Apii Te Uki Ou

Te Uki Ou Primary School

The interview below is answers from Kathy Nooroa who is a past principal of Apii Te Uki Ou.
Apii Te Uki Ou first opened as a preschool in 1993 then continued into a primary school in 1995. It was set up as an independent school, offering quality preschool and primary school education along similar lines to New Zealand. It was created by a small group of dedicated parents who believed that more could be achieved in education than what was available at the time, and sharing a vision of creating a school environment where every child had the opportunity to develop and grow to the very best of their ability - academically, socially and physically.
I was the one and only teacher when the primary school started in 1995 and by the end of that year, we had 2 classes with the third starting in 1996. I became teaching principal at the end of 1995 and continued until the end of 2002.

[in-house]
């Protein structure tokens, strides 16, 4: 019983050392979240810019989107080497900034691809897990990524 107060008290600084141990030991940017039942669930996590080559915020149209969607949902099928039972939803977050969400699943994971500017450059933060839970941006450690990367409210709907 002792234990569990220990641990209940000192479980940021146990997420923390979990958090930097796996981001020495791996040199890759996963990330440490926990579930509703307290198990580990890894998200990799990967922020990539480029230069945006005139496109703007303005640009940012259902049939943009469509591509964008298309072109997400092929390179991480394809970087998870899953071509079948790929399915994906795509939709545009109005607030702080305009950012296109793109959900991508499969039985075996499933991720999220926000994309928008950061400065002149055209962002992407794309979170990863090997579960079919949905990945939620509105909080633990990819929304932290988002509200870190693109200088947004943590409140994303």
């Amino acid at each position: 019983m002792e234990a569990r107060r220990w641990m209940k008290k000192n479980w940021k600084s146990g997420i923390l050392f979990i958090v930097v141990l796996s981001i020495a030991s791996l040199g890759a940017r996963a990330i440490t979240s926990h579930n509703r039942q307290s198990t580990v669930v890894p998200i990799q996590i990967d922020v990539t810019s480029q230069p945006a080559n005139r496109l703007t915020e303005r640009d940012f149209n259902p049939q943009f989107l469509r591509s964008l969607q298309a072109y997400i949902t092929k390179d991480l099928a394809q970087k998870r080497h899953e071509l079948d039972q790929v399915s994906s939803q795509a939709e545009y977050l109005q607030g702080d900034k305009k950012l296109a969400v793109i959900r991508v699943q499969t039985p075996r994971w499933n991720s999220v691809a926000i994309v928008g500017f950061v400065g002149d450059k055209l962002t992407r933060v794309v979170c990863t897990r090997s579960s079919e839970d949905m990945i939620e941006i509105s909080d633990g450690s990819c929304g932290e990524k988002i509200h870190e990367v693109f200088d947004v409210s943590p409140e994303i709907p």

One of the biggest challenges for the school at the beginning was having the funds to operate. We did not receive financial help from the Ministry of Education to begin with, so dedicated parents and supporters had to do a lot of fundraising to survive. There were wages to pay and rent on premises to pay. School fees did not cover everything. We had a fortnightly roster of parent help, having sausage sizzles in town on a Saturday morning; stock takes once a month at Foodland and many more fundraising activities. Getting well qualified teachers was also a big challenge.
There were some big changes at Te Uki Ou while I was there such as:
Moving from Rangiura to Ngatangiia – that was a huge effort,
getting bigger and better at the Culture Festivals, and growing in size.

Probably the biggest change was the acceptance of the school by the Ministry of Education and the wider community. Te Uki Ou has been able to do that by participating in interschool activities, keeping in line with Ministry of Education initiatives and of course what should also be noted in this is the financial assistance that the school now gets from the Ministry of Education.

By Emily and Sam